Emily has been one brave and resilient little girl.  She left the only home and people she’s known for the last two years and walked away with two complete strangers.  She’s now slept in three different hotel rooms and seen and experienced so many new things in just one week.  Yet she has been happy and eager to explore.

It seems the loss and the newness is starting to catch up with her though.  In the first several days she slept far more than the orphanage indicated.  She would cry briefly when we put her to bed but we had to wake her up in the mornings and after long naps.  In the last couple of days though she has woken up early in the morning and after a brief nap crying .  It seems she’s afraid we won’t be there anymore.  Her cry breaks my heart.

We’ve had many happy moments but she’s had a lot of tears today as well.  She’s grieving all that she has lost and she’s frustrated too.  She understands so much of what we say but she can’t communicate her wants and needs to us.  She is drawn to every child she sees;  I think she is missing all the children that surrounded her each and every day.

She still cries when we put her to bed.  I’m not sure if it’s the darkness, her desire to play or her fear that she will be alone again.  At first she fought me when I would try to rock her and sing to her before bed.  But in the last couple of days she’s relaxed a little and the tears don’t come immediately.  In the first few days, despite the tears, she would be asleep in a matter of minutes; all the new sights, sounds and experiences were exhausting to her.  Now, however, I’m starting to get a glimpse of how she soothed herself to sleep at night.  With no one to rock her to sleep she must have rocked herself to sleep turning her head back and forth, back and forth as if she’s shaking her head ‘no.’  No matter how much I rock or sing, this is how she soothes herself to sleep.  I long for our rocking chair at home, for the opportunity to rock and rock until she feels safe.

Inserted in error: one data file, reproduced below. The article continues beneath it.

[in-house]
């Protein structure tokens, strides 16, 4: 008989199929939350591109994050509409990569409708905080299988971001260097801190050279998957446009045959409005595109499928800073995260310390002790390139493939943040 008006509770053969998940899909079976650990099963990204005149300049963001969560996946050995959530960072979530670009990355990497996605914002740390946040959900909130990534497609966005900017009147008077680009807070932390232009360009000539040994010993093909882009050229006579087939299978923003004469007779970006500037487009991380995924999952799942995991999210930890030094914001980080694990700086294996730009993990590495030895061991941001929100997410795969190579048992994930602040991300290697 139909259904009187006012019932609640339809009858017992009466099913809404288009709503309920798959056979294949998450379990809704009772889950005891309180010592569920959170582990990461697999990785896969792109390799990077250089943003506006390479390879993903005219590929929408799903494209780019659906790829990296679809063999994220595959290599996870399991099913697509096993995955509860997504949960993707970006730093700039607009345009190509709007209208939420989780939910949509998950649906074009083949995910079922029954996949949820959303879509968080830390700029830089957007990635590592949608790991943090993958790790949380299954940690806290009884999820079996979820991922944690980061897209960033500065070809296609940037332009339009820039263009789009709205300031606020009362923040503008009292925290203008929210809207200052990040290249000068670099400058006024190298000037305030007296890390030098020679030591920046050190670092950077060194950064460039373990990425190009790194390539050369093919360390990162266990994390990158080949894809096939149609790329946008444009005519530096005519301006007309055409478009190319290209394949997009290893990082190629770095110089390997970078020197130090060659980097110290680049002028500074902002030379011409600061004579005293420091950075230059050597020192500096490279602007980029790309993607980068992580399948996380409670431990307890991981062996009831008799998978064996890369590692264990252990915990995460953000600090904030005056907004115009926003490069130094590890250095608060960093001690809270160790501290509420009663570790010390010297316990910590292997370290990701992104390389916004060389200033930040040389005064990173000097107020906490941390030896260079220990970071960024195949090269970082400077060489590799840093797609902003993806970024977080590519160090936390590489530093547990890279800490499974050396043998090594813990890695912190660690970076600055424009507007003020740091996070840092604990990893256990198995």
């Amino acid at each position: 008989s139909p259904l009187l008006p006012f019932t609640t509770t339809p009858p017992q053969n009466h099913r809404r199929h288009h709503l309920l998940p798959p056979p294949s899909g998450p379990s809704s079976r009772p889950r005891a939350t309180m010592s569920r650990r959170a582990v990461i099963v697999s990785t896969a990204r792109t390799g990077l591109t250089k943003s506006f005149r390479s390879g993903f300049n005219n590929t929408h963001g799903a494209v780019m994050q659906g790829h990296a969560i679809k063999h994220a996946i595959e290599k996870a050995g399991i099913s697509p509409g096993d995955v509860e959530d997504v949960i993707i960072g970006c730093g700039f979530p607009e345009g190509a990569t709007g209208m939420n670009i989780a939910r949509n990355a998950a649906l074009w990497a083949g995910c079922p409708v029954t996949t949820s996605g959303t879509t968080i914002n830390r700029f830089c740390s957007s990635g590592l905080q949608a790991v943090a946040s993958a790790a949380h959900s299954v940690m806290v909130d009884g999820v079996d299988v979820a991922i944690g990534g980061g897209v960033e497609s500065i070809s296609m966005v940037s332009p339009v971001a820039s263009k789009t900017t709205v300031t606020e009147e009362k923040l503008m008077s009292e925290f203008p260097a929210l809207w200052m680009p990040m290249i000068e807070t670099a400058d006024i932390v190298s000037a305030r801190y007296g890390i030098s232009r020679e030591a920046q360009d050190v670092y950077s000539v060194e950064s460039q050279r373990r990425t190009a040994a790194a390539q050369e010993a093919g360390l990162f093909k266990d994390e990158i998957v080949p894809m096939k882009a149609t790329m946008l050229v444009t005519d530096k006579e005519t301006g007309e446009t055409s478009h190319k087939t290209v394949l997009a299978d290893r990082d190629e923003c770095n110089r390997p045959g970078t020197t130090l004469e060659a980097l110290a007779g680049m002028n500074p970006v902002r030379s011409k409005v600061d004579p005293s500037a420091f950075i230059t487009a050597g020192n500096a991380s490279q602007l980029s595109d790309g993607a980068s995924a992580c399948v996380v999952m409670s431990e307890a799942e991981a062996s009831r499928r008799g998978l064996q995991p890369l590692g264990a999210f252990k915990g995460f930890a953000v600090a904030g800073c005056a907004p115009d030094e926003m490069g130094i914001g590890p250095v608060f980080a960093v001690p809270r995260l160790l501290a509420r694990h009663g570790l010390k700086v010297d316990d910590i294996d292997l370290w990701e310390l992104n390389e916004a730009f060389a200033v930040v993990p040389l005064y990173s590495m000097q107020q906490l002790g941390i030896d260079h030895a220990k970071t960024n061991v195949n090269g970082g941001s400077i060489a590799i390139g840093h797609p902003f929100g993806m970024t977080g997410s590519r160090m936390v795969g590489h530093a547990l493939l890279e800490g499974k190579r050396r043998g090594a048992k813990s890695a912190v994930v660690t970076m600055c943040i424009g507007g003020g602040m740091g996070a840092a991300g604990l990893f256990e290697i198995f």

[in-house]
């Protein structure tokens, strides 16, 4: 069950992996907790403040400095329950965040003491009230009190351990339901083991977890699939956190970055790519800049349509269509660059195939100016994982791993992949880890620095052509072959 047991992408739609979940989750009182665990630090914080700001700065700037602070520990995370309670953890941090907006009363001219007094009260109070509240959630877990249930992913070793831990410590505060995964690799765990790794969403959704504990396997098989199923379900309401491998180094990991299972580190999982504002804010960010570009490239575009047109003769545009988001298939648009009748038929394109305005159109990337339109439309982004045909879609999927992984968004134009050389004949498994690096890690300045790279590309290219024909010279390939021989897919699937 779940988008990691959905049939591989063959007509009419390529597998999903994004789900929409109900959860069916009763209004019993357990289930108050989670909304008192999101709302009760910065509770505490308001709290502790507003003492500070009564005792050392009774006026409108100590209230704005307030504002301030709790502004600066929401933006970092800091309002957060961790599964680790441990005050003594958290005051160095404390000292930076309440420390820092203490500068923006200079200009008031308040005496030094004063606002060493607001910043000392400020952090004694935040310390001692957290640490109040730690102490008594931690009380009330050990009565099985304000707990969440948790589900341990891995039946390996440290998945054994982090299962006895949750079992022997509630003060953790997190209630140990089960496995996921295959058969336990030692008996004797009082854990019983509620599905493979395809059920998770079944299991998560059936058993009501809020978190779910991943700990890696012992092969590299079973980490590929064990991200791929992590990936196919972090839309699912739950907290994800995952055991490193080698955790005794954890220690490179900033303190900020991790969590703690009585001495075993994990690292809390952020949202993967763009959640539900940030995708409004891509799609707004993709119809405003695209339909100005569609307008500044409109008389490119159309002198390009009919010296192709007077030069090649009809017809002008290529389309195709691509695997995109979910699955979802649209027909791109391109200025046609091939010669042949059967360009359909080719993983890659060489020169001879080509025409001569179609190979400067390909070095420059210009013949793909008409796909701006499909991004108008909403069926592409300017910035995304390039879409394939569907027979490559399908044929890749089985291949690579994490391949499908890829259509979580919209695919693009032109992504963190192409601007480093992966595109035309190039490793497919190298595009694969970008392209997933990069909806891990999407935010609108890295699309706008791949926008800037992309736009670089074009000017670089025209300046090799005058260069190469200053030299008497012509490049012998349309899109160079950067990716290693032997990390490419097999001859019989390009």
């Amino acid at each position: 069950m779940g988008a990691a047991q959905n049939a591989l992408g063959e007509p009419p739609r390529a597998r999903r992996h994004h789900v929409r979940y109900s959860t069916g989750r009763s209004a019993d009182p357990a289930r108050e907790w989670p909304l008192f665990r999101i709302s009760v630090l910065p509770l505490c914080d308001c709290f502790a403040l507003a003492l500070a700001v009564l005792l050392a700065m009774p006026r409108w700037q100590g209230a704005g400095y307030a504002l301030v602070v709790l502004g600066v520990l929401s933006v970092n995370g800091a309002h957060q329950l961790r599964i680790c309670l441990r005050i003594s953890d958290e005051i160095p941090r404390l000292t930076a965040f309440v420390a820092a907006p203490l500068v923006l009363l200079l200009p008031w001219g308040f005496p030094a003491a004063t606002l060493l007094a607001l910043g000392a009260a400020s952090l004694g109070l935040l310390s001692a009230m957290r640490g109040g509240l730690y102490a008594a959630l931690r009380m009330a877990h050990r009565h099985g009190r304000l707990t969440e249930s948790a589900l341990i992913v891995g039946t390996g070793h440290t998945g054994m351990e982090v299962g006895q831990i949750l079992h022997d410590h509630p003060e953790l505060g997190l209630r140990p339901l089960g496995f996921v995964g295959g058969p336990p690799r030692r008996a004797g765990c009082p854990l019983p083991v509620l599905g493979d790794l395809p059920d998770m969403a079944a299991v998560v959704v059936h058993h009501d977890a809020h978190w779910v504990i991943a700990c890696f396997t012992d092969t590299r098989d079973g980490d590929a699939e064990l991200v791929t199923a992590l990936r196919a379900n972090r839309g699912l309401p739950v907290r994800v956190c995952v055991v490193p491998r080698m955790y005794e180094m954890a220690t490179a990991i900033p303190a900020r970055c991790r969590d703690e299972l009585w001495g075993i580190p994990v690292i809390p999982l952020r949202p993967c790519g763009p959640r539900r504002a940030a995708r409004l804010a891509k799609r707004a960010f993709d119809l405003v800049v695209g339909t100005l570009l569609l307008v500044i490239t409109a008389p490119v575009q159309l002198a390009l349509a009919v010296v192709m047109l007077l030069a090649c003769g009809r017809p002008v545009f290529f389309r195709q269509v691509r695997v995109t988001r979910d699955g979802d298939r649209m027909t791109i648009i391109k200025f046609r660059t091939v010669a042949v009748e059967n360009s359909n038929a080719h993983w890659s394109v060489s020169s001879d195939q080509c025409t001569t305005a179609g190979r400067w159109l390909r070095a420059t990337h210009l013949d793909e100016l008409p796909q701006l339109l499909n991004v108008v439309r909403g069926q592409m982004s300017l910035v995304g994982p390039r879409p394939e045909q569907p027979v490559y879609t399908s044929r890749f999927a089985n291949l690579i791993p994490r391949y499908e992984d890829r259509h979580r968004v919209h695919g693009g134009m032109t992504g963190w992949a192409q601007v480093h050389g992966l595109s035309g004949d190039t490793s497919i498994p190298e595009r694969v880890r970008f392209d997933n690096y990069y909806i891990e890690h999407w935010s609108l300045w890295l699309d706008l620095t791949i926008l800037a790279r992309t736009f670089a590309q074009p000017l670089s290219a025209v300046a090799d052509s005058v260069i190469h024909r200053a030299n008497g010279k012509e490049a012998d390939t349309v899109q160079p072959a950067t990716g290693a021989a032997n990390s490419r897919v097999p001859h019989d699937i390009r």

Despite some of the tears and fears, she is one happy little girl.  She loves to be outside and she LOVES the water.  Bathtub or swimming pool, I think she’d splash all day if we’d let her.  She also loves to play in ball pits.  All of our hotels (even the airports) have had a children’s play area, which is such a blessing.  After her first time down the slide she couldn’t get enough.  She was also quite fascinated with the swings today.

This precious girl has stolen our hearts!

Tomorrow we have a medical appointment in preparation for receiving her visa to the US.  We would appreciate your prayers.  She will have several people looking her over.  And, because she is over the age of one, she will have a TB shot, and the parents are not allowed in the room for this part.  I’m not really sure why we aren’t allowed in, but we have to put our daughter into the hands of complete strangers while they whisk her away for a shot, which terrifies every child.  I’m told it only takes a couple of minutes, but that’s too long for me.

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More Delays

Three different days of flying so far and every single one of those days it rained.  Today when we checked in at the airport we found out our flight had been cancelled due to storms at our destination.  We stood in the airport for three hours while our guide tried to get us on another flight or a train.  When that wasn’t going to work she tried to negotiate a hotel room but then there was the issue of getting us back to the airport.  We walked down to the hotel attached to the airport but with so many flights cancelled they raised the rates to ridiculous amounts.  She eventually logged on to some booking program she had and was able to get us a room at the same airport hotel for $100. $100 we weren’t planning to spend but it’s a nice room, a bed to sleep in and we don’t have to worry about how to get back to the airport tomorrow.  

Our guide actually works for our adoption agency here in China.  She traveled to Nanjing to be our guide for the week and had train tickets back home this evening.  So now we are on our own.  Without her today though I’m not sure what we would have done.  We have paperwork to get us checked in seamlessly tomorrow so hopefully it all goes well. 

Our baby girl did amazing though! We explored the airport, we rode escalators and we ate lots and lots of Cheerios.  She was happy the whole time.

8 hours in the Dallas airport last week, 3 hours in the airport today, probably another 4-5 hours in the airport tomorrow, a 2 hour flight to Guangzhou and still three flights to get home next week.  I am so ready to be home!